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Human activities favour prolific life histories in both traded and introduced vertebrates
Nature Communications, Volume: 14, Issue: 1
Swansea University Author: William Allen
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DOI (Published version): 10.1038/s41467-022-35765-6
Species’ life histories determine population demographics and thus the probability that introduced populations establish and spread. Life histories also influence which species are most likely to be introduced, but how such ‘introduction biases’ arise remains unclear. Here, we investigate how life h...
|Published in:||Nature Communications|
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Species’ life histories determine population demographics and thus the probability that introduced populations establish and spread. Life histories also influence which species are most likely to be introduced, but how such ‘introduction biases’ arise remains unclear. Here, we investigate how life histories affect the probability of trade and introduction in phylogenetic comparative analyses across three vertebrate classes: mammals, reptiles and amphibians. We find that traded species have relatively high reproductive rates and long reproductive lifespans. Within traded species, introduced species have a more extreme version of this same life history profile. Species in the pet trade also have long reproductive lifespans but lack ‘fast’ traits, likely reflecting demand for rare species which tend to have slow life histories. We identify multiple species not yet traded or introduced but with life histories indicative of high risk of future trade, introduction and potentially invasion. Our findings suggest that species with high invasion potential are favoured in the wildlife trade and therefore that trade regulation is crucial for preventing future invasions.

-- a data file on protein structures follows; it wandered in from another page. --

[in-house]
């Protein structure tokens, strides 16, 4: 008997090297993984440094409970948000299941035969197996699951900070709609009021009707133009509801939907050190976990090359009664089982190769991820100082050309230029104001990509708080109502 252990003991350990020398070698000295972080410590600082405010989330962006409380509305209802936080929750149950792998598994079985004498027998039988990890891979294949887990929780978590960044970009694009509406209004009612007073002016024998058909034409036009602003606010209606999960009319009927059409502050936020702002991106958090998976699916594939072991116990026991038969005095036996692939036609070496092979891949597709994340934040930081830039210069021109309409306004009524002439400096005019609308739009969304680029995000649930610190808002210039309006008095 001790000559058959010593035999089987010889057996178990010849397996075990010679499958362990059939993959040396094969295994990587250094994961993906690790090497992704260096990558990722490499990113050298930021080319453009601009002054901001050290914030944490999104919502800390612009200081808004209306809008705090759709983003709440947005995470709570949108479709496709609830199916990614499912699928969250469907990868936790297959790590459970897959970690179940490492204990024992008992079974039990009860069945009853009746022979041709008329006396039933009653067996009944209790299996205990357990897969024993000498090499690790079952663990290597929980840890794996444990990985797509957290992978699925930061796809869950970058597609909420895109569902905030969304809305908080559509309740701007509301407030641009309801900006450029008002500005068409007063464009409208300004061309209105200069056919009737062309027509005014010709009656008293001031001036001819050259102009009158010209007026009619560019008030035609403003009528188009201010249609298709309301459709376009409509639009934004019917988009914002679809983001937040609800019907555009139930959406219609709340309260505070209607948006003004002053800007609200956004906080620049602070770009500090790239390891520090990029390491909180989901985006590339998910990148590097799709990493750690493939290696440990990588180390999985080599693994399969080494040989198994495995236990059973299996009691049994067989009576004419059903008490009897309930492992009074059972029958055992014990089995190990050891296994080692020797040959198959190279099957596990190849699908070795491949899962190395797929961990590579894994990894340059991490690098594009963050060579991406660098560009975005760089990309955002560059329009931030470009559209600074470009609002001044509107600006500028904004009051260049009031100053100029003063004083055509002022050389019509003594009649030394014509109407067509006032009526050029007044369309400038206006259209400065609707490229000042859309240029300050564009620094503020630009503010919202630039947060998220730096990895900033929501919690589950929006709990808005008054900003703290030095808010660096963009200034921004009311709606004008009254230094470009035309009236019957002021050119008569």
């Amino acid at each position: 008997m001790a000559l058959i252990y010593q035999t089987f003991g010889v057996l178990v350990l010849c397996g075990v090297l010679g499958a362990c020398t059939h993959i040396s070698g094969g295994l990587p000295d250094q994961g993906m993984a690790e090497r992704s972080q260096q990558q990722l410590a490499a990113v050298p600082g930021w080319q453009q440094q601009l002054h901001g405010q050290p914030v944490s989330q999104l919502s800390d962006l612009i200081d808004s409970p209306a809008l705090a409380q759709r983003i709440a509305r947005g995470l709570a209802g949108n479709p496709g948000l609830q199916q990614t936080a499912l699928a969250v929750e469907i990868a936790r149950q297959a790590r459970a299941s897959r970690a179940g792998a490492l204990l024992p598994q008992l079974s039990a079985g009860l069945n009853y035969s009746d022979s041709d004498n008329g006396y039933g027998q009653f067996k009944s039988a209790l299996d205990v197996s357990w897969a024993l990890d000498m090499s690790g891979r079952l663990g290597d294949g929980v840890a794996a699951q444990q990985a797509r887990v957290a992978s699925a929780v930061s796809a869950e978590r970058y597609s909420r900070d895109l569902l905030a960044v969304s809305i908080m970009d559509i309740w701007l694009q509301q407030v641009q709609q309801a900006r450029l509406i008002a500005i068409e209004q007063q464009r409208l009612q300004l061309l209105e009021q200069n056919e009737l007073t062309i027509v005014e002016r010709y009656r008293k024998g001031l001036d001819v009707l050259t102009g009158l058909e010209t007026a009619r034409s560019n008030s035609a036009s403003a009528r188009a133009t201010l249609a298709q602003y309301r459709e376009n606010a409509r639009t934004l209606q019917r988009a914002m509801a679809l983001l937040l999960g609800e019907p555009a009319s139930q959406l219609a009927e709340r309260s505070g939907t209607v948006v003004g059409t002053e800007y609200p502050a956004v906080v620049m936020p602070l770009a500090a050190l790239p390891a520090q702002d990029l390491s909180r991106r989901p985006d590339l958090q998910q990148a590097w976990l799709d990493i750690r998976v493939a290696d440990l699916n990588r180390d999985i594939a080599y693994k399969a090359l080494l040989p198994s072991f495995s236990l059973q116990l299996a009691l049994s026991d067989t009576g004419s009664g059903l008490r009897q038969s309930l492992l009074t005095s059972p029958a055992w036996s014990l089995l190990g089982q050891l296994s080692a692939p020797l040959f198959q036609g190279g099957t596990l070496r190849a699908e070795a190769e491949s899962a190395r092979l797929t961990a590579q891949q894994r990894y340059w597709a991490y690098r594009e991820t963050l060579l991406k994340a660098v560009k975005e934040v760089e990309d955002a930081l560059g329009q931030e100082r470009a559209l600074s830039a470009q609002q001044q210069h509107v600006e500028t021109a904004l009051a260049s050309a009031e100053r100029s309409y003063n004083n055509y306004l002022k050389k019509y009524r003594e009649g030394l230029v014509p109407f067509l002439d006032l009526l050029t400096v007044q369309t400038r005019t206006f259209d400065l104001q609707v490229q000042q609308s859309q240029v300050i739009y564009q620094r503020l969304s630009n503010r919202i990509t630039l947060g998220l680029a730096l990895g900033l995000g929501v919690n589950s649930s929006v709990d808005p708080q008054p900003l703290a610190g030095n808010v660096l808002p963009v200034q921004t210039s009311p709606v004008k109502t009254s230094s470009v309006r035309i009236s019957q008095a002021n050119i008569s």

Data availability:All data required to replicate the results of this study have been deposited in the Dryad repository and are available at the following link: https://doi.org/10.5061/dryad.8cz8w9gvb
Faculty of Science and Engineering